IRON MAIDEN's BRUCE DICKINSON: 'You Are Much Safer' Flying On An Airplane Than You Are Driving Around In Traffic

IRON MAIDEN's BRUCE DICKINSON: 'You Are Much Safer' Flying On An Airplane Than You Are Driving Around In Traffic

IRON MAIDEN singer Bruce Dickinson, who is also a licensed commercial pilot, was asked during a recent question-and-answer session in Utrecht, Netherlands what happens with a plane if all the engines stop working in mid-air. He responded (see video below): "Well… It depends. Do you want to know what happens if they continue to stop working? Because then I can tell you… That's the nice thing. When all the engines stop, then you realize that there are only two or three options. One of [the engines] is going to restart, or not. And if the answer is 'not,' then the next question is, 'Where are you going to land?' 'Cause that bit is a certainty. So, generally, if you have multiple engine failures on a two-engine airplane, the odds of it happening are near impossibility. But it has happened, and surprisingly, quite often, the outcome is pretty good, because as long as you control the airplane and you can land it somewhere sensible, then the outcome is pretty good. But the good news is that the chances of not restarting an engine, in the unlikely event of both of them failing, is very, very small as well. So, really, it's an almost-impossible event. It's so impossible that on the one or two occasions when it's happened, then it's been so well publicized, 'cause it's such an incredible story. The good thing is on the occasions that it has happened, most people who tell the story are people who walked away from the airplane that had that incident happen. In other words, they got a good outcome out of it. So, you're way, way, way better off sitting in an airliner than you are driving around in traffic — trust me. You're much safer, in my opinion."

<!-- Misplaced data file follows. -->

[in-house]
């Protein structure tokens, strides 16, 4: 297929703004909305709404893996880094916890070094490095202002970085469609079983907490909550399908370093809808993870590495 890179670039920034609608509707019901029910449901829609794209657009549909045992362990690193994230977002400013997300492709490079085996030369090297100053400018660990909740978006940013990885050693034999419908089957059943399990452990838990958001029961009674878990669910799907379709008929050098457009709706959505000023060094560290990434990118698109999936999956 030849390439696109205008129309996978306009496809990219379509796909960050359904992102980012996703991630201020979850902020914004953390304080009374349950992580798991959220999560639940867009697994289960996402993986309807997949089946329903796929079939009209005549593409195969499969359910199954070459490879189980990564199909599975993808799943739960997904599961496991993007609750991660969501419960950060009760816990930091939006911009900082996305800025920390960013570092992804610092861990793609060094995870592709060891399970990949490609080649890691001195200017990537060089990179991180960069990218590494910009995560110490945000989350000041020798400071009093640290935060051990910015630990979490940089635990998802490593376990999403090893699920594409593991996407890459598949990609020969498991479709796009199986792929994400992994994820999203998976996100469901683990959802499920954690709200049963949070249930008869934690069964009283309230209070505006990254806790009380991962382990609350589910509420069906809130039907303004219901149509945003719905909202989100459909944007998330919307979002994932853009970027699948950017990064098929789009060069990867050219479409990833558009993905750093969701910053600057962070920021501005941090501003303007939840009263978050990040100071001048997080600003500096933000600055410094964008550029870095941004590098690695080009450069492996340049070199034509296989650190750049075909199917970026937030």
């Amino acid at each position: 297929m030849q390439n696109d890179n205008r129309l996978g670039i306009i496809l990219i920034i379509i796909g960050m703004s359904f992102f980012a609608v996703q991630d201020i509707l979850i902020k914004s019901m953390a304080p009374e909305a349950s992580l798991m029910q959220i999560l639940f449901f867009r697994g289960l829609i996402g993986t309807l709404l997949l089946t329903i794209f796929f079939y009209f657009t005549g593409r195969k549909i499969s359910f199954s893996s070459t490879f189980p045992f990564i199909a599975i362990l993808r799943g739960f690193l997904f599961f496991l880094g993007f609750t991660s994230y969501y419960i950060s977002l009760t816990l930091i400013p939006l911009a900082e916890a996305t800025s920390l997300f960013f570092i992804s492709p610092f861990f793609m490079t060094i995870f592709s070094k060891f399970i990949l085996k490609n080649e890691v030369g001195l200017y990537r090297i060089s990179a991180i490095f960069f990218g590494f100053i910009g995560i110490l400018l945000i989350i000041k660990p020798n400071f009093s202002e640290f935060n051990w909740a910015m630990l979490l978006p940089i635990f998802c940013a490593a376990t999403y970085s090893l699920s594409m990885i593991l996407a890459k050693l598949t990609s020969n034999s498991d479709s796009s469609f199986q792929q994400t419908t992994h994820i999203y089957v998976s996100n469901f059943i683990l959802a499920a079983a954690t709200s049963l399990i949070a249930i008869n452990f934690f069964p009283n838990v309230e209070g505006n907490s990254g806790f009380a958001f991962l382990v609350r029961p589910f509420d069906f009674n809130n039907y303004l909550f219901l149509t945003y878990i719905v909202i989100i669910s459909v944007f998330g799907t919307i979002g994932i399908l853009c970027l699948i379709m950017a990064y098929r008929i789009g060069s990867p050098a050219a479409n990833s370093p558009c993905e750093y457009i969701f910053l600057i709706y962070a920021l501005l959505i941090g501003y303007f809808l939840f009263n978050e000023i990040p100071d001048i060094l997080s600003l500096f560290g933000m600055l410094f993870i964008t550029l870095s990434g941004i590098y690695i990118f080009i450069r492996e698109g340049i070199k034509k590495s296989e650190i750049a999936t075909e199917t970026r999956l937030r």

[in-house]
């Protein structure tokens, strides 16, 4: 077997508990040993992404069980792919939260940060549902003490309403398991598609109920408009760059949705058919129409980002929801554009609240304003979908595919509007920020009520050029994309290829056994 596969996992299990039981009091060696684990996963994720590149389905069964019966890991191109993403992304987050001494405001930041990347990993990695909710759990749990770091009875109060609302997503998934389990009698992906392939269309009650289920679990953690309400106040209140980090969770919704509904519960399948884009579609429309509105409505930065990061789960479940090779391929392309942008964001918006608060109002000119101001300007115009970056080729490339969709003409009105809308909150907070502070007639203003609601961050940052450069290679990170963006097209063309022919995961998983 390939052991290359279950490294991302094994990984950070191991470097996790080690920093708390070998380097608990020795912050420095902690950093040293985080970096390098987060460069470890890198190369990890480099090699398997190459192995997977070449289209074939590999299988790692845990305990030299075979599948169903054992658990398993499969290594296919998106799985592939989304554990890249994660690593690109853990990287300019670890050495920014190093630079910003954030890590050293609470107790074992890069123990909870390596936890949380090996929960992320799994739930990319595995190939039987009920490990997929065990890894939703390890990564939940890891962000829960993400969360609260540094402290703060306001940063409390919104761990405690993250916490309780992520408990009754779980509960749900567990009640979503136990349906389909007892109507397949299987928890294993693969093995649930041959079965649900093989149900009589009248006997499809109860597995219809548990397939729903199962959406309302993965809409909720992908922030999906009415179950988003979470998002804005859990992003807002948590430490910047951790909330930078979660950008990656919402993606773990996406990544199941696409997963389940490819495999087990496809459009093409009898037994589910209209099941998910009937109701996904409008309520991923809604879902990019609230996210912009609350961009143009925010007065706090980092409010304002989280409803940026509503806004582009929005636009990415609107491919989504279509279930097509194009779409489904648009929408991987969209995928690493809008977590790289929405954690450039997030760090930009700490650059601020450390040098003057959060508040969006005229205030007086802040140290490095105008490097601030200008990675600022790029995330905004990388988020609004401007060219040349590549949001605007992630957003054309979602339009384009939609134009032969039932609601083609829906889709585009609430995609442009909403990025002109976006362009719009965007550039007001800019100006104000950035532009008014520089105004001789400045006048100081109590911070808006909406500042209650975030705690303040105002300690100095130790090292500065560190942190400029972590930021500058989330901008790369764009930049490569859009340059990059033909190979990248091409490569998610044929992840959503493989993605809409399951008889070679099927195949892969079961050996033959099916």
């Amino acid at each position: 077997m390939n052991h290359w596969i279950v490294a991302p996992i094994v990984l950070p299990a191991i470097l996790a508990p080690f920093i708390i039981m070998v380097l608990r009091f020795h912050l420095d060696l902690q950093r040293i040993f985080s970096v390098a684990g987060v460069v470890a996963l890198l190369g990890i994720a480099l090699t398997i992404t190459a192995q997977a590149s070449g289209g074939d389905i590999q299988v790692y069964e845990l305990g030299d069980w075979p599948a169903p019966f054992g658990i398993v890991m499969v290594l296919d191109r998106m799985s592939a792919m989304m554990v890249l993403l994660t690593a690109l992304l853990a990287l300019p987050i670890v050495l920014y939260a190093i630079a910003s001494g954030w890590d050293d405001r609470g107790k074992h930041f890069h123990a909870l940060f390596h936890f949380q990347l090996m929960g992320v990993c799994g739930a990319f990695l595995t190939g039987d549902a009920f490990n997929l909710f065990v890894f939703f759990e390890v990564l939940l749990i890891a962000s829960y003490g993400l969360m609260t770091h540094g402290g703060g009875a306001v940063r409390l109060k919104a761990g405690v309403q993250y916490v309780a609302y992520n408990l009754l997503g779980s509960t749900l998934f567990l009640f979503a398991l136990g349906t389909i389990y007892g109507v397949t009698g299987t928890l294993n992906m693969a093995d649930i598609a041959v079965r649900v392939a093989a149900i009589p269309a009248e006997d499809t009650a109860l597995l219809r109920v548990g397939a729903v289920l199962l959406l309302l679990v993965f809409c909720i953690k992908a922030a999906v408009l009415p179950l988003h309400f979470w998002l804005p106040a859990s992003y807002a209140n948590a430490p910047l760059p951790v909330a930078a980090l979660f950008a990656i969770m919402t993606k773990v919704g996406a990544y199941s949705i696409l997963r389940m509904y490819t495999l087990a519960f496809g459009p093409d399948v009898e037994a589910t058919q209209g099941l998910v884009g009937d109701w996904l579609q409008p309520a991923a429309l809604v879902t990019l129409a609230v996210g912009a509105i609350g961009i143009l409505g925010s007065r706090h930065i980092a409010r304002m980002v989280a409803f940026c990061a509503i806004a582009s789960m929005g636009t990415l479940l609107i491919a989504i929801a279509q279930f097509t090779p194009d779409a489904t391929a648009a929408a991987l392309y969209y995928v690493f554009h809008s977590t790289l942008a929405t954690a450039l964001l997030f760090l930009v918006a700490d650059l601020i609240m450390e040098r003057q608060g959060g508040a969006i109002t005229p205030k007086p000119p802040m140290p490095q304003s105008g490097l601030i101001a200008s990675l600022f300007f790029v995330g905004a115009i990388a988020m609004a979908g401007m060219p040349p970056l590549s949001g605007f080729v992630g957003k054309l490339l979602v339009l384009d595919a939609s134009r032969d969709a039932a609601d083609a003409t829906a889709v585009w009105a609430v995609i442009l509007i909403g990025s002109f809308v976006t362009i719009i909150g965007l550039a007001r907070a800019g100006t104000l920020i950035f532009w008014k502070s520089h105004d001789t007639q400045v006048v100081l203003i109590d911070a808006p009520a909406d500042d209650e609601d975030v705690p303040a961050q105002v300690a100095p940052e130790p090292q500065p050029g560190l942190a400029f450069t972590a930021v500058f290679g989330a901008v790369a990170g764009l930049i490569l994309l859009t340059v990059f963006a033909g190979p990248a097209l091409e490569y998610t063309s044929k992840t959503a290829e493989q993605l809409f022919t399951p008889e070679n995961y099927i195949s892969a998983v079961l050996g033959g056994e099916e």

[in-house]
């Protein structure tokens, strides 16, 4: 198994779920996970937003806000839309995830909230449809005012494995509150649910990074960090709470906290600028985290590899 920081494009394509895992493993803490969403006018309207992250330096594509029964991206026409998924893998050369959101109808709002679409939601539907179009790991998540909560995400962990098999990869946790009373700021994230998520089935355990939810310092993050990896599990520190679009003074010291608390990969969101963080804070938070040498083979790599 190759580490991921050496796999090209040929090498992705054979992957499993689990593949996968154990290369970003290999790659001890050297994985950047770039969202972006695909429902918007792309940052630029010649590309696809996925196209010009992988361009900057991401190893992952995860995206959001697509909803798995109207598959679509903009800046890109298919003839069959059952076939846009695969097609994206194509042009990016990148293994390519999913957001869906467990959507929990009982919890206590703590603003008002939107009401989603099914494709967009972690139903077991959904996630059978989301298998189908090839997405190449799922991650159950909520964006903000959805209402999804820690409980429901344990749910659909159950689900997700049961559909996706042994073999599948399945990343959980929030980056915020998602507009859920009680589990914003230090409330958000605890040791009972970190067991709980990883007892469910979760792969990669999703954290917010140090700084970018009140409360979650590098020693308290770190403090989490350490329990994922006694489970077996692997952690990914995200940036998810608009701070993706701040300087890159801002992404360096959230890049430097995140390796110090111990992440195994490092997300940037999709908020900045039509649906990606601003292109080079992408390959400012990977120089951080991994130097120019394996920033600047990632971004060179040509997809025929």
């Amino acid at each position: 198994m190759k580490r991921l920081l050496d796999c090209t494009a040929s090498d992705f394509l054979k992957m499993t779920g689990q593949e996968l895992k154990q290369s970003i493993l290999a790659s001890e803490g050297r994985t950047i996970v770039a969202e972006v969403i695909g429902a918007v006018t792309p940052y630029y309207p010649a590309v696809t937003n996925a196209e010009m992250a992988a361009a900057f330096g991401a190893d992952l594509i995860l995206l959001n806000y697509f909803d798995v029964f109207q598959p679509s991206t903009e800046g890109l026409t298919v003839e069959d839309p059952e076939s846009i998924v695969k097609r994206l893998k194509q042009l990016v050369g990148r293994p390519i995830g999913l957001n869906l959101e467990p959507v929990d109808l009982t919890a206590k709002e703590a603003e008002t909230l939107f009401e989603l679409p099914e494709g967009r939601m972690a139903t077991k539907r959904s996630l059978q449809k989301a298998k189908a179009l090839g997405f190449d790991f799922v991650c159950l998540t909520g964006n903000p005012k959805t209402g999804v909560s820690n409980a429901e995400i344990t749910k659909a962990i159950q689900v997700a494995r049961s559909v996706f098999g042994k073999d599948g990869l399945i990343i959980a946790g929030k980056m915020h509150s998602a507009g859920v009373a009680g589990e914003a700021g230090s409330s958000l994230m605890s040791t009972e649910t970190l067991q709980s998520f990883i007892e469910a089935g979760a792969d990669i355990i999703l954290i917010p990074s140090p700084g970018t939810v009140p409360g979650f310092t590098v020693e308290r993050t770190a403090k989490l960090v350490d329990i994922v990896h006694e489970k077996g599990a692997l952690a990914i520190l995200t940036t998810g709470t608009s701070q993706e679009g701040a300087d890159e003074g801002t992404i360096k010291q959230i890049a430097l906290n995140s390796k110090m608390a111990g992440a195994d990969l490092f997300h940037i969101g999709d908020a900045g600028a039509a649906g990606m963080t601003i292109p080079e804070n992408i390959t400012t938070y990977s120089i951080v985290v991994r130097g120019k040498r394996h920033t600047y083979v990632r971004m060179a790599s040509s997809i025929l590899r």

An avid aviator, Dickinson worked as a pilot for the now-defunct Icelandic airline Astraeus.

Bruce told Wales Online in an interview that he still gets a thrill out of flying, but that it's a totally different sensation to playing live.

"The satisfaction flying airplanes is getting the job done, but the satisfaction with playing live is external, looking out at all the people looking at you," he said. "With an airliner, it's all internal. If you've got passengers, nobody goes, 'Wow! Wasn't that great?' They're thinking about the rest of their day. Your job as an airline pilot is to deliver them safely and be invisible. That's quite nice for me because it's completely the opposite to what I do when I sing."

Dickinson flew his band around the world in their plane dubbed Ed Force One, named after IRON MAIDEN's iconic mascot Eddie.

He gained a commercial pilot's license after learning to fly in the 1990s. In 2012 he set up Cardiff Aviation, an aircraft maintenance company.

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